Despite his heavy criticism of low growth under previous “neoliberal” governments, in the first three full years of his own administration Mexico’s gross domestic product contracted overall. It is the only major Latin American economy whose output will still be below pre-pandemic levels by the end of this year, according to estimates from JPMorgan.
Mexico’s poor performance is “a direct consequence of . . . Amlo-nomics, which is extremely tight macroeconomic policy coupled with very bad microeconomics,” says Citi’s Revilla, using the acronym that has become the president’s nickname. “The result is not surprising: it’s very low growth.”
Andrés Rozental, a former deputy foreign minister who now works as a consultant, agrees. “We had everything to gain from the global geopolitical situation,” he says. “But it’s all been squandered because of López Obrador’s anti-private sector policies.”
The president’s obsession with “republican austerity” — he flies economy class and took a large personal pay cut — has meant salary reductions for top officials. This in turn has led to a brain drain, budget cuts at government agencies and sharply reduced spending on infrastructure.
Mexico has the lowest public investment among OECD countries, spending just 1.3 per cent of GDP in 2019, the first year of López Obrador’s government. Much of what remains is channelled into a handful of grandiose projects championed by the president. The most prominent is a new oil refinery in his home state of Tabasco, whose cost has spiralled to between $16bn and $18bn, according to Bloomberg.
López Obrador has repeatedly attacked Mexico’s autonomous regulatory agencies, criticising their decisions, cutting budgets and suggesting that they collude corruptly with business.
“Mexico has a big comparative advantage in farming but there are problems in [agricultural health agency] Senasica,” says Luis de la Calle, an economist who runs a consulting firm in Mexico City. “We are a big exporter of fish and seafood, but the government took away funding from [fishing council] Conapesca. We are a big exporter of medical equipment but they cut money for the certifying body Cofepris. It’s madness.”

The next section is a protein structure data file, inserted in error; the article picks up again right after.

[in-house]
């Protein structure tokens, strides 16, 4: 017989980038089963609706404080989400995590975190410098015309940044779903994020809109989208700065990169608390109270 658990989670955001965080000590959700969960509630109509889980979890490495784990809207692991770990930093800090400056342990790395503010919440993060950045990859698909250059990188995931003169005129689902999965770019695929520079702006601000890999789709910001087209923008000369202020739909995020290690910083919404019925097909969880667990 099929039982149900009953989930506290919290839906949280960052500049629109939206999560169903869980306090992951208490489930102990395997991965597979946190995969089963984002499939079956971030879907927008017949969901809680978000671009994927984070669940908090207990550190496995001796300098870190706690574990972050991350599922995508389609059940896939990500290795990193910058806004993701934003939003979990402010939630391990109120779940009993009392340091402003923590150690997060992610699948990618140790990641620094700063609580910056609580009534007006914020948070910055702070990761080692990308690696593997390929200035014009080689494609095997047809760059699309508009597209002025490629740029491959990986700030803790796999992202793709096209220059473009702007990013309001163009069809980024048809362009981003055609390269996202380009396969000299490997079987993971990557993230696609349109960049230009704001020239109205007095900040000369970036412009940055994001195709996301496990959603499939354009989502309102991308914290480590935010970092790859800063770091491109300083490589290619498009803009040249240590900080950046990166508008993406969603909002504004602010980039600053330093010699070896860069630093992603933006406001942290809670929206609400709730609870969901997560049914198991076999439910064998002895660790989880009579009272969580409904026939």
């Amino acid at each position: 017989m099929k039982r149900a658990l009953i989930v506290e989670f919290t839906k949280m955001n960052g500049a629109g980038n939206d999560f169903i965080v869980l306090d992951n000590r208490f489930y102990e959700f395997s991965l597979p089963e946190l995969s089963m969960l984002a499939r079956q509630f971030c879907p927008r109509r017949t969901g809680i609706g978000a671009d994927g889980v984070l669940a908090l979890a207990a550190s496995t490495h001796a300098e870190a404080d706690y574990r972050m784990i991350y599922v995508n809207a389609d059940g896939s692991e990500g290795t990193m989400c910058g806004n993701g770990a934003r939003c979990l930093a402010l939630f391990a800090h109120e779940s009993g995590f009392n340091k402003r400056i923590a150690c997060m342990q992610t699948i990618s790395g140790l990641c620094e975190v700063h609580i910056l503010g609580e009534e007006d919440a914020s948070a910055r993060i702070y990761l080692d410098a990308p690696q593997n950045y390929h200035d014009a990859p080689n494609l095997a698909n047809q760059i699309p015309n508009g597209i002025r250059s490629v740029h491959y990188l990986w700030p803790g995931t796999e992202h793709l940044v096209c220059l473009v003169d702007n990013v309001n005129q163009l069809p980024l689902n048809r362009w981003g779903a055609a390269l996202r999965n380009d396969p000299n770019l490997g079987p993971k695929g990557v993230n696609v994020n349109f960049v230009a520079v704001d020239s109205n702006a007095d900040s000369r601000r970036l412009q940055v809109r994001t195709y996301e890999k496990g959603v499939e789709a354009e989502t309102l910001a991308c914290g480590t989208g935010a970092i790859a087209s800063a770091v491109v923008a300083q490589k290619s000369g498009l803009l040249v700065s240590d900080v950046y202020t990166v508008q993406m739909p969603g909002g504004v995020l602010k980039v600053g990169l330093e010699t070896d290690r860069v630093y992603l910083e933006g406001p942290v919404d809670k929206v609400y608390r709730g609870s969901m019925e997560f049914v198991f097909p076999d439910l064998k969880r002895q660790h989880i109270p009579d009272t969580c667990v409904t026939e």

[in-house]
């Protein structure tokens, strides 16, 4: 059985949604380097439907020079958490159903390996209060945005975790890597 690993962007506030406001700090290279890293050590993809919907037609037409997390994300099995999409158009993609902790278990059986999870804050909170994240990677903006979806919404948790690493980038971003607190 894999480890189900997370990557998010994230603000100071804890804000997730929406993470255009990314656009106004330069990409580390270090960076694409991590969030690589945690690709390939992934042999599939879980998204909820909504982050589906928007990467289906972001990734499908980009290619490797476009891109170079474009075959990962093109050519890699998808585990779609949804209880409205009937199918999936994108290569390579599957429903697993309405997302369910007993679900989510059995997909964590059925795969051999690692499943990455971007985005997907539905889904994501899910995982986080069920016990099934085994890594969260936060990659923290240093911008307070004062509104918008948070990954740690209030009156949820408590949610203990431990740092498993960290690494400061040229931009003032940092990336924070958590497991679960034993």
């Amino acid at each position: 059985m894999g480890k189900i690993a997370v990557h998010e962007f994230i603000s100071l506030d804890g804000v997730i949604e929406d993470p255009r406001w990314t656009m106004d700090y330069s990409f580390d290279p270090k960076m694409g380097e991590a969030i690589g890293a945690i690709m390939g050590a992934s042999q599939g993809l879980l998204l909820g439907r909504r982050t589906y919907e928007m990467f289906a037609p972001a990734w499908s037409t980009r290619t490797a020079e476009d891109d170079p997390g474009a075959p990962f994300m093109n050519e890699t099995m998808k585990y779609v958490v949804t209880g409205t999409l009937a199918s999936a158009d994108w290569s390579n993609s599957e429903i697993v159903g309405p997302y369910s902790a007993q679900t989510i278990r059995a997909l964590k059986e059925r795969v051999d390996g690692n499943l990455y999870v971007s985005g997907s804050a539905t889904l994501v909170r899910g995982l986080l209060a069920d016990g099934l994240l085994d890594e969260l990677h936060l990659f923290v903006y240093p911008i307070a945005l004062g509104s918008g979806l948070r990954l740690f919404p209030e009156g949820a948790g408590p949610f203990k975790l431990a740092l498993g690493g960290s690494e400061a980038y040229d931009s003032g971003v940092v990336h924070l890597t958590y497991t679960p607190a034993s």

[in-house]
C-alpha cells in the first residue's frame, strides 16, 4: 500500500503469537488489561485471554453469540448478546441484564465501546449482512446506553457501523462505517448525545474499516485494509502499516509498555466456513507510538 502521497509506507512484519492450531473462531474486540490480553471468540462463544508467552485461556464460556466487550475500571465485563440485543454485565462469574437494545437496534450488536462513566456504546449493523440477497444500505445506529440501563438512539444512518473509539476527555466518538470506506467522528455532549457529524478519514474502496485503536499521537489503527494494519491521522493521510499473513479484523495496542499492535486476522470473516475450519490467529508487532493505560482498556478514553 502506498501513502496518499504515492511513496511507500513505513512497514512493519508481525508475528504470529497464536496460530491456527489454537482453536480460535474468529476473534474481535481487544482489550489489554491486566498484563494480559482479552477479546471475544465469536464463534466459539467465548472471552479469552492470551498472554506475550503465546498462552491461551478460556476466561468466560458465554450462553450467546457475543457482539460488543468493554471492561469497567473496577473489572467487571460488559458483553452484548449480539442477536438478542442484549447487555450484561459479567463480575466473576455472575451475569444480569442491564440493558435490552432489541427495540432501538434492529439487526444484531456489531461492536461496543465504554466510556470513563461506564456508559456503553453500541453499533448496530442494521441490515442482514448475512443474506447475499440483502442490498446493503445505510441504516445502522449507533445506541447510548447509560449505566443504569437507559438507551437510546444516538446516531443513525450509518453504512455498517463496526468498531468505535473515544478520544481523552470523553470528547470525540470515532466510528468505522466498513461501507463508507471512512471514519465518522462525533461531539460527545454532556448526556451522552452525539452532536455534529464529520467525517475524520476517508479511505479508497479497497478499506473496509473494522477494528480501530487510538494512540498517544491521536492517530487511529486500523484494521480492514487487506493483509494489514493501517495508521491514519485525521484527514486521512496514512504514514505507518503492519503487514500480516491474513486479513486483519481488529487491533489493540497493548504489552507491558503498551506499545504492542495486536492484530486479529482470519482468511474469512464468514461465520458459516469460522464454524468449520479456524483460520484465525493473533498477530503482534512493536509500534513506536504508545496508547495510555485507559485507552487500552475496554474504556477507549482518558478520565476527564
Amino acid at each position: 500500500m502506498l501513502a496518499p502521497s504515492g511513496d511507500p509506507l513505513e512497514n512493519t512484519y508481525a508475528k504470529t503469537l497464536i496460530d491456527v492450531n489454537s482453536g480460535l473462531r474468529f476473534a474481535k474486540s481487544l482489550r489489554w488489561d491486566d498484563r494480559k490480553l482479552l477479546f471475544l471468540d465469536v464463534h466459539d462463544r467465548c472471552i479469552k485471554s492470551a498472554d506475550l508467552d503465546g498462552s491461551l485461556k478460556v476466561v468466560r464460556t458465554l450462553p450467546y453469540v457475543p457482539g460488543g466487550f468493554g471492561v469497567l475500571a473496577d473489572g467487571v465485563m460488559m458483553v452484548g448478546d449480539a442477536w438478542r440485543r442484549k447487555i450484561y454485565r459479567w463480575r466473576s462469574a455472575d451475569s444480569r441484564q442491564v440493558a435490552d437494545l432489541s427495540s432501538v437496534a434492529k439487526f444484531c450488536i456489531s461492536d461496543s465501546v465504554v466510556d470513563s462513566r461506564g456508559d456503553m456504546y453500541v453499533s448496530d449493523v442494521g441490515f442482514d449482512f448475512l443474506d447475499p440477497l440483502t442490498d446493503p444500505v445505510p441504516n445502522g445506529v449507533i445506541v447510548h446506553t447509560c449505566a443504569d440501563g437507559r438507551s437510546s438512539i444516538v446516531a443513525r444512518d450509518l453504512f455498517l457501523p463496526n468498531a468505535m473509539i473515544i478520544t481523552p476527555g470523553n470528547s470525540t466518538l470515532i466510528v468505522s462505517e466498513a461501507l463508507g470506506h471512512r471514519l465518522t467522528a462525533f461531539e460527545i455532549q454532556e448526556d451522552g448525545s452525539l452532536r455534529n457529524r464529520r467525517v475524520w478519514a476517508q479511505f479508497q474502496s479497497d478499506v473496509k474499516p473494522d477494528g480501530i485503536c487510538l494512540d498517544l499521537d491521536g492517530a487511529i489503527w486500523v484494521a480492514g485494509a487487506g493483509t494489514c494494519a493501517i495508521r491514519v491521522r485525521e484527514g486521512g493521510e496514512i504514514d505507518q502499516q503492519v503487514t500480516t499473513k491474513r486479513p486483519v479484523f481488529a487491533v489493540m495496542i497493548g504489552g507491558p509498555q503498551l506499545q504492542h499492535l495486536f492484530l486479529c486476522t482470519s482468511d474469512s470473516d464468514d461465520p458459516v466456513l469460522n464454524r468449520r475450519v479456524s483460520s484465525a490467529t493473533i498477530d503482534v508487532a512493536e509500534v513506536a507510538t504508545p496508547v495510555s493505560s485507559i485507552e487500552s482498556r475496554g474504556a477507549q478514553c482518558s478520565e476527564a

One of López Obrador’s first decisions as president was to shut the government agency ProMéxico, which worked to promote investment in Mexico and had 51 offices overseas. The president said they were “supposedly dedicated to promoting the country, which is ridiculous because there are no ProGermany, ProFrance or ProCanada offices”. In fact, most countries have government agencies to promote foreign investment.
“Deep down,” de la Calle says, “López Obrador believes that economic success is not possible by itself. It is always the result of luck or corruption.”
Despite the downbeat mood, the government and some experts insist Mexico could still take advantage of supply chain disruptions caused by Covid-19, higher shipping costs and Ukraine invasion-related fuel price surges that make the economics of moving production to Mexico more compelling.
Tatiana Clouthier, Mexico’s economy minister, argues the country is “doing well for investment” in nearshoring. “It always could be [more] . . . There always could be better circumstances for everything,” she says.
For many years, Clouthier says, Mexico has suffered from “an imbalance, where the thinking was about how to strengthen investment and the social part was ignored”. Now, she says, “the idea is to try to compensate for that”. In practice, the shift in policy has brought decisions that upset foreign companies. Those from the US, Mexico’s biggest foreign investor, have been particularly exposed.